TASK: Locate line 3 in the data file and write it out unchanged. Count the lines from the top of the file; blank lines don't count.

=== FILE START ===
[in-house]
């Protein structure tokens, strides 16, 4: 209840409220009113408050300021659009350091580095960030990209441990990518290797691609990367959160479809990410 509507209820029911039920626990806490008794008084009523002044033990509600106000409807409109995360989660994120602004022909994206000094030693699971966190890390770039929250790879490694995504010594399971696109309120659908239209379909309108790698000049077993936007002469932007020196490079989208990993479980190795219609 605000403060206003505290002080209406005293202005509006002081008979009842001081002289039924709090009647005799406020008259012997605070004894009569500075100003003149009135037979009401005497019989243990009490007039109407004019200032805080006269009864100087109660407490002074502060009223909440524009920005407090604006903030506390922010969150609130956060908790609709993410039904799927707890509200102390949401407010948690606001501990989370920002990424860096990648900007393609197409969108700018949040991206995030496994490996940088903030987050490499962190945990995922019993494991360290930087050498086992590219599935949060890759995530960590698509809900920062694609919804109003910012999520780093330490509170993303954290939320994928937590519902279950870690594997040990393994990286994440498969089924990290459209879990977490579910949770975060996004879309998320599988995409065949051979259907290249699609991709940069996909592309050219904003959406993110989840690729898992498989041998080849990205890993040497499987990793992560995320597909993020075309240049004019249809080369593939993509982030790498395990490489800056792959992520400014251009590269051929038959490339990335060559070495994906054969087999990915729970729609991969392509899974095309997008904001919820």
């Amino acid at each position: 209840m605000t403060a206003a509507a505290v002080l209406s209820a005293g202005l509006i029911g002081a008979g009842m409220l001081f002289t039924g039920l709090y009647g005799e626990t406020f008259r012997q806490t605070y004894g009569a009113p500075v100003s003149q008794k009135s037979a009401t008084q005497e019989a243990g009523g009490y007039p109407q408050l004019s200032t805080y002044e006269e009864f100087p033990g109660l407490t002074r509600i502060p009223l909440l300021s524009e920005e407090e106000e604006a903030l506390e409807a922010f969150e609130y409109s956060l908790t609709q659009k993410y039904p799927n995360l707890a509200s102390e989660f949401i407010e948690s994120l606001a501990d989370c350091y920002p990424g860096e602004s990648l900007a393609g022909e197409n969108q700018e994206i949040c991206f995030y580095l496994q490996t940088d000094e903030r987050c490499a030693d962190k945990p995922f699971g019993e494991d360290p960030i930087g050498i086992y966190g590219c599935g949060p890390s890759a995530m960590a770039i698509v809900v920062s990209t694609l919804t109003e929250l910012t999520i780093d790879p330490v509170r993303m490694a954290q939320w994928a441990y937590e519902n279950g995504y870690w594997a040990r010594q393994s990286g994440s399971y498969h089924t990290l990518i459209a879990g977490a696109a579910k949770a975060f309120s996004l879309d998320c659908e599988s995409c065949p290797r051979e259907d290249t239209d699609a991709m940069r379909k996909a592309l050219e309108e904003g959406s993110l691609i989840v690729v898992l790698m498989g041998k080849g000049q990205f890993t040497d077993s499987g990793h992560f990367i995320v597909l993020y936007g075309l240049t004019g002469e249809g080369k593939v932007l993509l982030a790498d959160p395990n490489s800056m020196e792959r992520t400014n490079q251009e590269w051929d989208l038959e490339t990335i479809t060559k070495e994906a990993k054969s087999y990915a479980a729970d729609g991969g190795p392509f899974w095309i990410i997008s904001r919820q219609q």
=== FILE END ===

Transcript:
């Amino acid at each position: 209840m605000t403060a206003a509507a505290v002080l209406s209820a005293g202005l509006i029911g002081a008979g009842m409220l001081f002289t039924g039920l709090y009647g005799e626990t406020f008259r012997q806490t605070y004894g009569a009113p500075v100003s003149q008794k009135s037979a009401t008084q005497e019989a243990g009523g009490y007039p109407q408050l004019s200032t805080y002044e006269e009864f100087p033990g109660l407490t002074r509600i502060p009223l909440l300021s524009e920005e407090e106000e604006a903030l506390e409807a922010f969150e609130y409109s956060l908790t609709q659009k993410y039904p799927n995360l707890a509200s102390e989660f949401i407010e948690s994120l606001a501990d989370c350091y920002p990424g860096e602004s990648l900007a393609g022909e197409n969108q700018e994206i949040c991206f995030y580095l496994q490996t940088d000094e903030r987050c490499a030693d962190k945990p995922f699971g019993e494991d360290p960030i930087g050498i086992y966190g590219c599935g949060p890390s890759a995530m960590a770039i698509v809900v920062s990209t694609l919804t109003e929250l910012t999520i780093d790879p330490v509170r993303m490694a954290q939320w994928a441990y937590e519902n279950g995504y870690w594997a040990r010594q393994s990286g994440s399971y498969h089924t990290l990518i459209a879990g977490a696109a579910k949770a975060f309120s996004l879309d998320c659908e599988s995409c065949p290797r051979e259907d290249t239209d699609a991709m940069r379909k996909a592309l050219e309108e904003g959406s993110l691609i989840v690729v898992l790698m498989g041998k080849g000049q990205f890993t040497d077993s499987g990793h992560f990367i995320v597909l993020y936007g075309l240049t004019g002469e249809g080369k593939v932007l993509l982030a790498d959160p395990n490489s800056m020196e792959r992520t400014n490079q251009e590269w051929d989208l038959e490339t990335i479809t060559k070495e994906a990993k054969s087999y990915a479980a729970d729609g991969g190795p392509f899974w095309i990410i997008s904001r919820q219609q």